Jellyfish in the Air!

Thunder rolled not far away.

Hovering in the tropopause lay the cumulus clouds, the steep atmospheric difference flattening their tops into a disc around ten miles wide. Their ice particles were of all sizes, since the clouds had taken up any and all of the dust particles from the ground during evaporation.

Particles of different sizes dashed into each other all the time. The bigger aerosols sucked in charge from tiny particles and sunk to the bottom of their abode. Positive charge gradually built in the upper regions of the clouds, casting heavy shadows on the already dark world. The thunderstorm that was predicted weeks ago above Central Africa hovered minutes away from release.

Soon enough, heavy clouds emptied themselves in thick sheets of rain into the night sky.

Earth’s negative charge quickly retreated into the planet’s depths due to the strong repulsion from the clouds. Positive charge, strongly attracted to the bottom of the cumulus, was continually obstructed by air resistance while it tried to weave its path towards the gigantic cloud.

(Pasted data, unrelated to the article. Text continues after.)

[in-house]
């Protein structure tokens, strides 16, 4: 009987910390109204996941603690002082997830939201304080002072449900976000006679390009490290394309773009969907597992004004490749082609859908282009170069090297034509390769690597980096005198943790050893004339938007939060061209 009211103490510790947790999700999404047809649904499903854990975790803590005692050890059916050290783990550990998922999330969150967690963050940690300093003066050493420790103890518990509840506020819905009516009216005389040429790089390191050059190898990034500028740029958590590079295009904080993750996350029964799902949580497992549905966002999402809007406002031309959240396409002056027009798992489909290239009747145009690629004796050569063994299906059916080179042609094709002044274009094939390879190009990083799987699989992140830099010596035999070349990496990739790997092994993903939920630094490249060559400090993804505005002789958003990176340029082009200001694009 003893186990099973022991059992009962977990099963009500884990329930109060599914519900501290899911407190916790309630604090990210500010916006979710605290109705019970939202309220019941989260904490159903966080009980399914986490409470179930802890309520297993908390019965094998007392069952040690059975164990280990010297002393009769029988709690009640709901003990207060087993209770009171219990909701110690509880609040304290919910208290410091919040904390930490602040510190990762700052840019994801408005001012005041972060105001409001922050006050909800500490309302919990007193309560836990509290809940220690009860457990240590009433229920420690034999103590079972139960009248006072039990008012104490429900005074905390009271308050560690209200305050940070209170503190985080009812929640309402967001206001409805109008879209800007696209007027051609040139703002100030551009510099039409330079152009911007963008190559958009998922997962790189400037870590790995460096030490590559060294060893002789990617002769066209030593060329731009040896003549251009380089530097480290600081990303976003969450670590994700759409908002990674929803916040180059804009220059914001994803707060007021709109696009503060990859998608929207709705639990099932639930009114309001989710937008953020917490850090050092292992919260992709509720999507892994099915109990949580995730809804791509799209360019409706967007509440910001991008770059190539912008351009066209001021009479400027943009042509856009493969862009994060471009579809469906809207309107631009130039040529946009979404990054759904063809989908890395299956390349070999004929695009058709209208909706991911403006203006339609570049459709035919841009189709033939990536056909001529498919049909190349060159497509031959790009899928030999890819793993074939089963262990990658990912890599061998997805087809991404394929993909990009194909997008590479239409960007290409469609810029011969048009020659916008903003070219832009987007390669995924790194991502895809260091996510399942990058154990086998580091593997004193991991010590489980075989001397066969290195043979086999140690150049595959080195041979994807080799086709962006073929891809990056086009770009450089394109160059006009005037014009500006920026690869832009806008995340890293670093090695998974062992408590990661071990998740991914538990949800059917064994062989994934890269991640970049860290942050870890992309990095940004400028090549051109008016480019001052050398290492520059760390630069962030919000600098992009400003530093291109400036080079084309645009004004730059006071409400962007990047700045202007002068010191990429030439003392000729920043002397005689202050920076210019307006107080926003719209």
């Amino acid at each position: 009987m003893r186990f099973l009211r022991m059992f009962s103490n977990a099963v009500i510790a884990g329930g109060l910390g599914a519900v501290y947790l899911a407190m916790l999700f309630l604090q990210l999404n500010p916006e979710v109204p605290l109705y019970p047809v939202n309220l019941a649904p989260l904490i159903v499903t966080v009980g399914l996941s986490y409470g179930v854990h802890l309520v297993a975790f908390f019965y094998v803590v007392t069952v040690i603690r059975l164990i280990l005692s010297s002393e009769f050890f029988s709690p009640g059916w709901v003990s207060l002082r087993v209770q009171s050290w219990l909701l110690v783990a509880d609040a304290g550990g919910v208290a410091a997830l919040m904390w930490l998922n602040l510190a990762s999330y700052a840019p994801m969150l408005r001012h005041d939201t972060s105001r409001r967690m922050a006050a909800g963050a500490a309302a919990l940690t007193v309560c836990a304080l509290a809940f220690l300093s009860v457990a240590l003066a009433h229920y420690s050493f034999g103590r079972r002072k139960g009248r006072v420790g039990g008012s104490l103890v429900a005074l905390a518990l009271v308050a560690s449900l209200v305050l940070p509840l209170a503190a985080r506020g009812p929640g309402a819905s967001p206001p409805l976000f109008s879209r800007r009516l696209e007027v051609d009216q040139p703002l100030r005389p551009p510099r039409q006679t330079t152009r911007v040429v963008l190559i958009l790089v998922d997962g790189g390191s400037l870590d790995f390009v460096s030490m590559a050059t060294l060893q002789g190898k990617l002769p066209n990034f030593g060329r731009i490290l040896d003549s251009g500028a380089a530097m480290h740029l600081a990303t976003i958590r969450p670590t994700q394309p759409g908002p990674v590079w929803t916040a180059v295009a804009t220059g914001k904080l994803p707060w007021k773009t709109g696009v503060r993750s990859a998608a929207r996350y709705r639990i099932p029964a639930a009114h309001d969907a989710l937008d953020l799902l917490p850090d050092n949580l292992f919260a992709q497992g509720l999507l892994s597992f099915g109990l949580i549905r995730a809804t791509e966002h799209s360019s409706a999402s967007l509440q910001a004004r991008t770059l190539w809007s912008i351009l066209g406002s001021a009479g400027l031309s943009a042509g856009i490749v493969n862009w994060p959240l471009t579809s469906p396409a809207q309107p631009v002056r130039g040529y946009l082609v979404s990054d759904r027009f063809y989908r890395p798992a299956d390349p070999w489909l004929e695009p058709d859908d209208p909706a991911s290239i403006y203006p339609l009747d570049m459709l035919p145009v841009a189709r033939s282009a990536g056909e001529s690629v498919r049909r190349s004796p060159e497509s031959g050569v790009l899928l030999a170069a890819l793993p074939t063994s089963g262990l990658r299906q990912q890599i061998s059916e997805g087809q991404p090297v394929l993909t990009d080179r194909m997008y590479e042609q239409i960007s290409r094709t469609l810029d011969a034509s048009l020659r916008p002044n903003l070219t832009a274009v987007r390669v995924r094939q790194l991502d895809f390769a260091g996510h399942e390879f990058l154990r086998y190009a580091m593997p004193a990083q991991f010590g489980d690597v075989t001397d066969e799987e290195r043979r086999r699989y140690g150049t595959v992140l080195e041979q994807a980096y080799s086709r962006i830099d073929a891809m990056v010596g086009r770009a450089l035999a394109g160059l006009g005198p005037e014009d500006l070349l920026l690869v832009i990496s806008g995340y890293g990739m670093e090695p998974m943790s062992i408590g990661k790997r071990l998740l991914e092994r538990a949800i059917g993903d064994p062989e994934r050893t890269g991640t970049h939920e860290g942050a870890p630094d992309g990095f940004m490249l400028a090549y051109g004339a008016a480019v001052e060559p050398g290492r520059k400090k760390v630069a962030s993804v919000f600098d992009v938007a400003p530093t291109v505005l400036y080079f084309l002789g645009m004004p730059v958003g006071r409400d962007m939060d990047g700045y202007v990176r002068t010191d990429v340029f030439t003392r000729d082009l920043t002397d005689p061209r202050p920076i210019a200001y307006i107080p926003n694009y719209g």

A few lightning warnings struck the air before the air resistance was completely overpowered and the clouds and ground connected with a bolt of lightning, stripping the sky of its darkness. Electric charge shot up towards the clouds, with jets of lightning branching out to follow the path of least resistance. For that second, as lightning streaked across the darkness, entire ground witnessed the sky’s thundering rage.

Great White Thunderstorm. nd. Web. 28 Aug. 2017.

And it lit up in response.

Above and away from the on-going war, the ionosphere hung calmly, its ions quietly drifting to and fro in the air. Earlier during the day, the Sun had torn apart electrons from their atoms. Now they moved about freely, ionizing the air around them. And then it happened.

At the same time a fierce lightning flickered somewhere inside the thunderstorm, some amount of electric charged arched upwards into space, scraping the lower edge of the ionosphere.

The density change had it bubbling in response, creating a beautiful halo with jets of streamers leaving a trail behind.

Countless light particles rained down from the halo, while the charged particles in atmosphere interacting with these light particles to create a pathway for the electrons to travel.

During its millisecond lifespan, a jellyfish-like structure hung in the air: the sprite in all its glory.


Sprites Documentary-

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